The evidence seemed to indicate that Lord Marbrand did not have a rightful claim to Castle Glister, as no connection between his House Marbrand and House Martyl can be established, but he arrived here and found the village dwindling and took up residence. So it seemed to me that Quentyn, while the rightful heir to the castle, wasn’t the rightful heir to any of the wizard’s belongings. It could be argued, however, that Quentyn’s father is owed some restitution for Lord Marbrand’s occupation of his castle.

I grew tired of genealogy and decided to switch my attention to Yurtrus. At the same time, my companions had gone into the woods to seek out gnolls, hoping to find out more about their connection to the events leading to the wizard’s death. It turned out that Lady Ulrikke and her companions had done the same. The two groups met up in the woods and Lady Ulrikke had captured a gnoll, which she was leading back to Glister for punishment. David, granted the power to commune with the gnoll from his benevolent god Ilmater, had heard the savage say that it made no matter that he was going to be executed because “the pale shadow” was going to come for us all. So when I looked for a connection between Yurtrus and “the pale shadow,” I found that these were a nihilistic sub-group of the Yurtrus followers. It seemed that the gnolls had started to worship an orc god. Not unheard of, but rare. I once met a man in the Dalelands who was a follower of some ridiculous Halfling god. Again, it happens, but it’s quite unusual.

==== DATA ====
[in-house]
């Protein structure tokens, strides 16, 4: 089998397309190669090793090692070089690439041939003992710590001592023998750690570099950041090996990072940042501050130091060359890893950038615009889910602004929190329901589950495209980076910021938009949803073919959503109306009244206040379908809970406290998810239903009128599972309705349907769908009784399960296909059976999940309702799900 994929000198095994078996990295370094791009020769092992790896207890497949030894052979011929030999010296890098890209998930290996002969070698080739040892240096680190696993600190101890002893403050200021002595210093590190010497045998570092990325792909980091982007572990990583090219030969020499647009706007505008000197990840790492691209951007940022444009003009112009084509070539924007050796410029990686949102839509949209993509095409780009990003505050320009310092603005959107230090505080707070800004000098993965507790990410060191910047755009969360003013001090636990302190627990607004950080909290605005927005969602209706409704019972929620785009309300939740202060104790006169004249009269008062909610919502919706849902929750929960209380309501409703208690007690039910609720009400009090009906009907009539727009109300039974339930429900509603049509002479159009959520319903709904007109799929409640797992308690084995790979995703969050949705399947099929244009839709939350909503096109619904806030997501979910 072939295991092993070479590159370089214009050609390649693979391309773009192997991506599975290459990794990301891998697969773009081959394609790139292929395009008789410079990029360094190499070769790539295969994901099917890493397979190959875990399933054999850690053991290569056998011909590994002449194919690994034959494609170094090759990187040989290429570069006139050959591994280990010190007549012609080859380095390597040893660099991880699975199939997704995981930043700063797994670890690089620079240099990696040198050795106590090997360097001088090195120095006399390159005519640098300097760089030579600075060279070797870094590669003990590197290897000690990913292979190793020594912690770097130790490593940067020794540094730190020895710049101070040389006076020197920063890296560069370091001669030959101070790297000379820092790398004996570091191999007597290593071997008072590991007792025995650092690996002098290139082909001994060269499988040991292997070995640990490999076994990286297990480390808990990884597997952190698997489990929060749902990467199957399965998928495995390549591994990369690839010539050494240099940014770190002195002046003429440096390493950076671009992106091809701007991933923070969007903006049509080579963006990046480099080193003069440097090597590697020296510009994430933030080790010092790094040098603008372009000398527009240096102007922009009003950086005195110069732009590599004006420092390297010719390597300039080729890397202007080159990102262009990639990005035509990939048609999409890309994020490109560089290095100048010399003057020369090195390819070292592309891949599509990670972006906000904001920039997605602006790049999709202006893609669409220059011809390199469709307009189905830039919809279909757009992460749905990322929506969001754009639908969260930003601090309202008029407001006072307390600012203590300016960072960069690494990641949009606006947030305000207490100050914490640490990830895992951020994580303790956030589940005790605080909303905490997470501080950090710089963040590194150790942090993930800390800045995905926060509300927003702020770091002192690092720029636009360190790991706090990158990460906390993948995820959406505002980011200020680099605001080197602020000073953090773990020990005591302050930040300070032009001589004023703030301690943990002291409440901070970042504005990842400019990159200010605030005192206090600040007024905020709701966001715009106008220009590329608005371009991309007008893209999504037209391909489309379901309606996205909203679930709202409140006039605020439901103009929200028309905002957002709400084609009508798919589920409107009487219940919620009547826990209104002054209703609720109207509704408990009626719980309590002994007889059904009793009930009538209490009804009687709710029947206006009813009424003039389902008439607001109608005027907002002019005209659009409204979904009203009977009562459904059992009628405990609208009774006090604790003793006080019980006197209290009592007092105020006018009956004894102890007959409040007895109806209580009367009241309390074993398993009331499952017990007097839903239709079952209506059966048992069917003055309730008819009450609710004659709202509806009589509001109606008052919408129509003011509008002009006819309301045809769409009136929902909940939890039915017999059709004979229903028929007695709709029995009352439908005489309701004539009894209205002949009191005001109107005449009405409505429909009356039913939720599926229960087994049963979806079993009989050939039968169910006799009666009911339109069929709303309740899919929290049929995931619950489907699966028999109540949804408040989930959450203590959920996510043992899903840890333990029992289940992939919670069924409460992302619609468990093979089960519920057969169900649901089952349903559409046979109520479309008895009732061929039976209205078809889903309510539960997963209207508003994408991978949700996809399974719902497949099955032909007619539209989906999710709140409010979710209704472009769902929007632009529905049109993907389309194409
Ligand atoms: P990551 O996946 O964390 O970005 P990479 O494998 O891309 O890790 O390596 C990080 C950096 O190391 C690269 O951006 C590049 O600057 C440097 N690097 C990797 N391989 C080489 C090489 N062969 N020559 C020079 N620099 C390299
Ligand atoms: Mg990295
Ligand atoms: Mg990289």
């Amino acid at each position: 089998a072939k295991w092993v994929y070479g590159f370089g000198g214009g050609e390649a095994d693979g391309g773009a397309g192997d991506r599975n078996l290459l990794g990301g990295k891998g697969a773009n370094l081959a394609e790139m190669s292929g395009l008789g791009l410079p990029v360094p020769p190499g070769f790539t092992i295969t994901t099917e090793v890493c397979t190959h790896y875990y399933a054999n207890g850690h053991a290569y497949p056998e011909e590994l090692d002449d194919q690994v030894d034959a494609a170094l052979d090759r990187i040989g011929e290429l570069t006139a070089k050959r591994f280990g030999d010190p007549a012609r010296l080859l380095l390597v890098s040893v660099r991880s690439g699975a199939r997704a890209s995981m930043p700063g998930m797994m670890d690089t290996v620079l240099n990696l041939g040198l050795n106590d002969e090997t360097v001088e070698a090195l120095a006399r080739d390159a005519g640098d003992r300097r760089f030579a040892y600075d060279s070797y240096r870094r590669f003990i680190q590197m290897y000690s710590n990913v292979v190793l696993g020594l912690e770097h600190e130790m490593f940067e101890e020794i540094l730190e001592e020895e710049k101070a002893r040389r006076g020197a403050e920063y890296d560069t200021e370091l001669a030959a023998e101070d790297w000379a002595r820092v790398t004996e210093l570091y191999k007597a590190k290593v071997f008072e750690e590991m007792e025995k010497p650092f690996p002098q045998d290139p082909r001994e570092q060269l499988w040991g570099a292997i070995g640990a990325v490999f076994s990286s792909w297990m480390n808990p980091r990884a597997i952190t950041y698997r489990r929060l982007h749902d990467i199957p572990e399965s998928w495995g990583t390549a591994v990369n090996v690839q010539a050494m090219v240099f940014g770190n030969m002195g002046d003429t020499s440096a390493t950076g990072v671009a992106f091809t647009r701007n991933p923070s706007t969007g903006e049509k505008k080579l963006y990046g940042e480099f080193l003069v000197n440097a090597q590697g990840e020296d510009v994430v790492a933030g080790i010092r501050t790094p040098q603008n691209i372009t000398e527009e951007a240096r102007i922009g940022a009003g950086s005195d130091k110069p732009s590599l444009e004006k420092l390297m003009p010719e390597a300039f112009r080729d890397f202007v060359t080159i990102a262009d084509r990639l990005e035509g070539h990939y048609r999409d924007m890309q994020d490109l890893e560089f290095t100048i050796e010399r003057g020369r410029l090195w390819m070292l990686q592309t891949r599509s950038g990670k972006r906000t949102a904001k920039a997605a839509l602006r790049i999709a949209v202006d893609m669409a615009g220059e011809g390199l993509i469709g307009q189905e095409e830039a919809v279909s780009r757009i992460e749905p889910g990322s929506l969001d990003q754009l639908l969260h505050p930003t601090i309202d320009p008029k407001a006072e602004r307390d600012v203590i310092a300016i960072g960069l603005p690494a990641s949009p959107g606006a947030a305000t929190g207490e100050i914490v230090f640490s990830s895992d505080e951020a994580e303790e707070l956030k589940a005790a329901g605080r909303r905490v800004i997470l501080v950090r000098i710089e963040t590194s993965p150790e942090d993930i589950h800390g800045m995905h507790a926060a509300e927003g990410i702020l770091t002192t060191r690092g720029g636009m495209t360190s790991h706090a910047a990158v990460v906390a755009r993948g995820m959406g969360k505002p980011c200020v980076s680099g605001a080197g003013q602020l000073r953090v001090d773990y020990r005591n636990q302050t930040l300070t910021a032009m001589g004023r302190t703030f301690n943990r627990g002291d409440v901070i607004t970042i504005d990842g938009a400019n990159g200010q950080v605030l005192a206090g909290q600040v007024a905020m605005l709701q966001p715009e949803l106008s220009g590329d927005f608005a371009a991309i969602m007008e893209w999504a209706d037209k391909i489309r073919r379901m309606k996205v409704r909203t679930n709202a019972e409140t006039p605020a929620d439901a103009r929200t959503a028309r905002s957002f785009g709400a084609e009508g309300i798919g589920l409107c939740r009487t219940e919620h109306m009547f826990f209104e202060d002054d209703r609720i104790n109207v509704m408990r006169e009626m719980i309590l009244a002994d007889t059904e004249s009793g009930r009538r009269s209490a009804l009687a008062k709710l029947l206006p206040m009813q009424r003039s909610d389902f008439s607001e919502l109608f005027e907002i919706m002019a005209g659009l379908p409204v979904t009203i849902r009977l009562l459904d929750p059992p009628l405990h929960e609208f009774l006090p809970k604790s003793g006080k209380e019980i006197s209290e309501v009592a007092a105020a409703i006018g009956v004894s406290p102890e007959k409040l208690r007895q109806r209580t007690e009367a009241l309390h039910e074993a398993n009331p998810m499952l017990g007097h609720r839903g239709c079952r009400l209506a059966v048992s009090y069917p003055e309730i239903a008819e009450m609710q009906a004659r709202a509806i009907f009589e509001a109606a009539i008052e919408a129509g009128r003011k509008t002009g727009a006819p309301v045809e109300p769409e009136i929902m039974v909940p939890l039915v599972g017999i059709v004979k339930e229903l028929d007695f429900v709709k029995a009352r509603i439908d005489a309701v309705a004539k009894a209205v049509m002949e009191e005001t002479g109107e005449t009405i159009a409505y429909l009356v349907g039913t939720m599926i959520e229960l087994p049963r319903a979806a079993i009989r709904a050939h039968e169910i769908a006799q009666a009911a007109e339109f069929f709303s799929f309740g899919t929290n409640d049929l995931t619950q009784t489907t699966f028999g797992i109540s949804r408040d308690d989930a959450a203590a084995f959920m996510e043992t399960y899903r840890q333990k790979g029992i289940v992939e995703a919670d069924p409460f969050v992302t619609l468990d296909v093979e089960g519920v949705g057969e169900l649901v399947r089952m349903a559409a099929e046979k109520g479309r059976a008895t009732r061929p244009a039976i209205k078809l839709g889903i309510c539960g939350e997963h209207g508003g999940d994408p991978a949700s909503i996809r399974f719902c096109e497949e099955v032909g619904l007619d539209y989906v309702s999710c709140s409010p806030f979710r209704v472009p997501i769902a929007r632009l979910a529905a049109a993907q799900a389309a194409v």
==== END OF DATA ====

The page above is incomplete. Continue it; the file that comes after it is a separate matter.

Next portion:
I went back to study Harren Deamonsbane to find that almost three hundred years previous, Deamonsbane and several companions defeated a deamon on the Thar. It turns out Lord Marbrand had done quite bit of research into the man since he had managed to find a stone lockbox carrying Deamonsbane’s personal seal; a sword upon a plain red shield, which has a striking similarity to the heraldry born by Quentyn’s house. We were completely unable to open the box, with magic nor force, but it was clear the box was magical. A small depression in the top lead to a hole which could well fit a slender key.

I felt the research had been concluded to large extent and decided to take some time away from the library. It would serve me well to have some concrete questions that need answers, and at the time, we were aimless. Arriving back at the inn, I noticed several new people had come to town. A trading caravan had arrived from the north, the same caravan that Fergal, the caravan master I had come into town with from the south, had been waiting for since our arrival. The biggest pleasant surprise was that one of their guards was a dwarf, his name Gorm of Clan Dwalin of Svetislav in Vaasa. A bit taciturn at first, but in the end a very engaging conversationalist.